Hillicon Valley: CBS, Viacom strike merger deal | Pentagon investigating $10B 'war cloud' contract | Apple stock surges after Trump delays tariffs | Eight states to use paperless voting in 2020

Hillicon Valley: CBS, Viacom strike merger deal | Pentagon investigating $10B 'war cloud' contract | Apple stock surges after Trump delays tariffs | Eight states to use paperless voting in 2020
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MAJOR MERGER NEWS: Top media companies CBS and Viacom have agreed to merge, setting the stage for a combined entertainment company with more than $28 billion in revenue.

In a statement on Tuesday, the firms announced the combined company – ViacomCBS Inc – will control an extensive library of content as well as a portfolio that includes CBS, Showtime, Nickelodeon, MTV, BET, Comedy Central and Paramount Network.

"Today marks an important day for CBS and Viacom, as we unite our complementary assets and capabilities and become one of only a few companies with the breadth and depth of content and reach to shape the future of our industry," Bob Bakish, the current president and CEO of Viacom who is set to become the president and CEO of the combined company, said in a statement.

Both companies are controlled by National Amusements Inc, which is owned by the family of media mogul Shari Redstone. Redstone is currently the vice chairman of the CBS and Viacom boards of directors.

"Through CBS and Viacom's shared passion for premium content and innovation, we will establish a world-class, multiplatform media organization that is well-positioned for growth in a rapidly transforming industry," Redstone said in a statement.

The big picture: The merger will help both Viacom and CBS compete with rivals such as Netflix, WarnerMedia, Comcast and AT&T. CBS and Viacom split up in 2006 but the new combination comes amid business pressure from streaming companies and other media mega-mergers.

Read more about the deal here. 

CLOUD CONCERNS: The Pentagon's internal watchdog on Tuesday said that it is investigating potential ethics concerns around the $10 billion "war cloud" contract at the center of an ongoing tug-of-war among lawmakers and the White House.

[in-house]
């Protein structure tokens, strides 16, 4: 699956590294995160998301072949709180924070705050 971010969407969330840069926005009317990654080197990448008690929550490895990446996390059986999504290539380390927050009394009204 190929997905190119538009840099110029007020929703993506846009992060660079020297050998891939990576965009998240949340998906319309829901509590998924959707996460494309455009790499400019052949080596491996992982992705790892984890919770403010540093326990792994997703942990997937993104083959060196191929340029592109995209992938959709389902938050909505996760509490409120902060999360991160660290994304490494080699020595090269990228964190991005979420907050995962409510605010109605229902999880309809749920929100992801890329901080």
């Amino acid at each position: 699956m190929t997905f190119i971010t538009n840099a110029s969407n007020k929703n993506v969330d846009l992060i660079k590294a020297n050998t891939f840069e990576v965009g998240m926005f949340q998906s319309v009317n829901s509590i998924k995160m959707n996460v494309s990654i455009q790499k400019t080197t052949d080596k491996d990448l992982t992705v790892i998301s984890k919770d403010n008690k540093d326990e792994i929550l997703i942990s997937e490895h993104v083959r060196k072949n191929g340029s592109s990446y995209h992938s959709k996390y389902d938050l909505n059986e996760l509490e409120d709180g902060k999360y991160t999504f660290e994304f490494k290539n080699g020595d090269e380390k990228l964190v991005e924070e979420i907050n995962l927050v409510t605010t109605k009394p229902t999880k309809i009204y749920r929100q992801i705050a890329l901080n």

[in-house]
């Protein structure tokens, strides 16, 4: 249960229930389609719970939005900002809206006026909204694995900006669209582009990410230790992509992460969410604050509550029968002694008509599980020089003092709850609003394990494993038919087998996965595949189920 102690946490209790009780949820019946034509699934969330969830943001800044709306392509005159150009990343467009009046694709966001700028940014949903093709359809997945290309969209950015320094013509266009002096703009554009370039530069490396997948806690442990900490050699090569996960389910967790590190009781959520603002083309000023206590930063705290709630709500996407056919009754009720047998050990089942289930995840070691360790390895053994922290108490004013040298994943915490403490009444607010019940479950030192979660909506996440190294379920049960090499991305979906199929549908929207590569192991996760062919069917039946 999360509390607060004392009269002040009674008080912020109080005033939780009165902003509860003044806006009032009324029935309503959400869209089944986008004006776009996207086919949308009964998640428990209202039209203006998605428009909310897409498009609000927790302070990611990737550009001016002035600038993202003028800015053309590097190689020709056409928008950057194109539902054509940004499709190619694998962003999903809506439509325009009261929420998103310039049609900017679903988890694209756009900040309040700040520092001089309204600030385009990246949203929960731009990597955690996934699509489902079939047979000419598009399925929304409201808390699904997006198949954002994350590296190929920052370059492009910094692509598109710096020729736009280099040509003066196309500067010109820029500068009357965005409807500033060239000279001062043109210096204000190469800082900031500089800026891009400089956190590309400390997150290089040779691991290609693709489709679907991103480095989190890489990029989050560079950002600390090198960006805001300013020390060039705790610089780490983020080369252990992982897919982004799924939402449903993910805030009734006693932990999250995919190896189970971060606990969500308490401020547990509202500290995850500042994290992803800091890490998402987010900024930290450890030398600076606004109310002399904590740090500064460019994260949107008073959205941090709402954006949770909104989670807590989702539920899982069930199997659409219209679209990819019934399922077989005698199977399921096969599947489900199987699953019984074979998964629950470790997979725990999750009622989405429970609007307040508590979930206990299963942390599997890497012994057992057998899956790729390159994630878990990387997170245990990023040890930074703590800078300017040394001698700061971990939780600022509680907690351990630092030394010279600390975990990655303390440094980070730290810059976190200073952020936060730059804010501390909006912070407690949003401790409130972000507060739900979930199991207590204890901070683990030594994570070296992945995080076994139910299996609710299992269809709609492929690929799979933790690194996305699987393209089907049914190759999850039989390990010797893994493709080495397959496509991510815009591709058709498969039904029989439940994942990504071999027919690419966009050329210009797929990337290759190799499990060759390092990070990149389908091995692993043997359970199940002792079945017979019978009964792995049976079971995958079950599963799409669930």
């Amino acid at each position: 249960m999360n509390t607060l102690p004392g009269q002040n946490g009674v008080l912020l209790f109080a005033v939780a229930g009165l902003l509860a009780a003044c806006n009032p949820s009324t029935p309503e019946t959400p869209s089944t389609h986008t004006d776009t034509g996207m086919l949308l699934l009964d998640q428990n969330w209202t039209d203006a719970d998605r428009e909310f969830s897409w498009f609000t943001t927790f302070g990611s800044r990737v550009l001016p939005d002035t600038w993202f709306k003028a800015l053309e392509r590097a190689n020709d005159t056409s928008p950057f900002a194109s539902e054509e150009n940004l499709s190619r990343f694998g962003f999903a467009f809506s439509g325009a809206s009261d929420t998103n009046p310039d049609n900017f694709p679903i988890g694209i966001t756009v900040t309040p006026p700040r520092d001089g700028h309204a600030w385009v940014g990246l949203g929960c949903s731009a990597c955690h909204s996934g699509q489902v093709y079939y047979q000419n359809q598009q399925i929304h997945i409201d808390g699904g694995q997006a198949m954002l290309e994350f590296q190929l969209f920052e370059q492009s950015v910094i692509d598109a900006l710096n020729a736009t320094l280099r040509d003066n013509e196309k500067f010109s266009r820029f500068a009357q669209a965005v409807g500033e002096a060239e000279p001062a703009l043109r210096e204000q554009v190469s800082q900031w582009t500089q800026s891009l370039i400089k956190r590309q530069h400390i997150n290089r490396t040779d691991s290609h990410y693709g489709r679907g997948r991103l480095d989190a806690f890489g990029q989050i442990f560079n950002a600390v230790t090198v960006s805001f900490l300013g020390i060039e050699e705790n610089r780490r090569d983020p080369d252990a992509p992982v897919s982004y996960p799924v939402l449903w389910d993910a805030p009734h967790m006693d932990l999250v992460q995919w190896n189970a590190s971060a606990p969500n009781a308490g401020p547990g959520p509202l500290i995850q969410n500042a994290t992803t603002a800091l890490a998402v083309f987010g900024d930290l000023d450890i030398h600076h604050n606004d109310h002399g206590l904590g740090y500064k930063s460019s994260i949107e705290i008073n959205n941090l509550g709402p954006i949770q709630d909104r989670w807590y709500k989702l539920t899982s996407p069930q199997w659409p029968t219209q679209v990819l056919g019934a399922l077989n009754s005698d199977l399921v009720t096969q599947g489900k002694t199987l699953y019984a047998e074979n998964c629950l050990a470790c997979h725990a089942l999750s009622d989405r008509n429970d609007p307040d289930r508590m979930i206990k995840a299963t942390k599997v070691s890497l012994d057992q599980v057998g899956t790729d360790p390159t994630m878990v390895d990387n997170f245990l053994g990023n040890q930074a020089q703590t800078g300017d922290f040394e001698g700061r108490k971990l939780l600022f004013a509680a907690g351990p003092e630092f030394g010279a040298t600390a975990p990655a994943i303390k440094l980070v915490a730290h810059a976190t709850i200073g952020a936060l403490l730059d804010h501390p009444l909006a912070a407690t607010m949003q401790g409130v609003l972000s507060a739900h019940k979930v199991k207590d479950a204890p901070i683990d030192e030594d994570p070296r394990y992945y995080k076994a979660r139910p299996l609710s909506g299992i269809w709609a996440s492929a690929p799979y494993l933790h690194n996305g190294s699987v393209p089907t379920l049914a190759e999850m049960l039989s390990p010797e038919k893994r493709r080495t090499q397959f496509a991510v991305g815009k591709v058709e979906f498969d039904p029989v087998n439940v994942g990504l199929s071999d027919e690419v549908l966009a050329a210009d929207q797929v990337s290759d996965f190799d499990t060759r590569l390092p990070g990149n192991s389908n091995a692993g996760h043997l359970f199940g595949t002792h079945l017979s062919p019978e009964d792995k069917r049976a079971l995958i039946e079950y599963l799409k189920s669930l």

The Pentagon inspector general said it is reviewing aspects of the Joint Enterprise Defense Infrastructure (JEDI) program, including allegations of possible misconduct in the contract awarding process.

It was previously known that the Pentagon inspector general's office was reviewing ethical concerns around JEDI, but the inspector general's statement on Tuesday provides details on an official probe.

"We are reviewing the DoD's [Department of Defense's] handing of the JEDI cloud acquisition, including the development of requirements and the request for proposal process," spokeswoman Dwrena Allen said in a statement.

She added that "a multidisciplinary team" is investigating concerns around JEDI "referred to us by Members of Congress and through the DoD Hotline. In addition, we are investigating whether current or former DoD officials committed misconduct relating to the JEDI acquisition, such as whether any had any conflicts of interest related to their involvement in the acquisition process."

What's at stake: The JEDI contract, which is set to be awarded to either Amazon or Microsoft, would allow one company to develop cloud-computing infrastructure for the Pentagon. The contract could last for up to 10 years, though it begins at only two, and is valued at up to $10 billion.

The watchdog review of JEDI is happening alongside an internal review ordered earlier this month by Defense Secretary Mark Esper.

Esper ordered the review after President TrumpDonald John TrumpDavid Axelrod after Ginsburg cancer treatment: Supreme Court vacancy could 'tear this country apart' EU says it will 'respond in kind' if US slaps tariffs on France Ginsburg again leaves Supreme Court with an uncertain future MORE said he would ask his administration to investigate whether the JEDI contract is biased towards Amazon.

Read more here. 

 

GOING PAPERLESS: At least eight states are on course to use paperless voting equipment, or machines without paper records, as the primary polling place equipment during the 2020 elections, a report published Tuesday by New York University's Brennan Center for Justice found.

The report said that around 12 percent of Americans, or about 16 million people, will vote on paperless machines in 2020 and will have no paper record of how they voted. 

Many of these Americans will vote in the eight states that will use some form of paperless voting in 2020: Texas, Louisiana, Tennessee, Mississippi, Kansas, Indiana, Kentucky and New Jersey.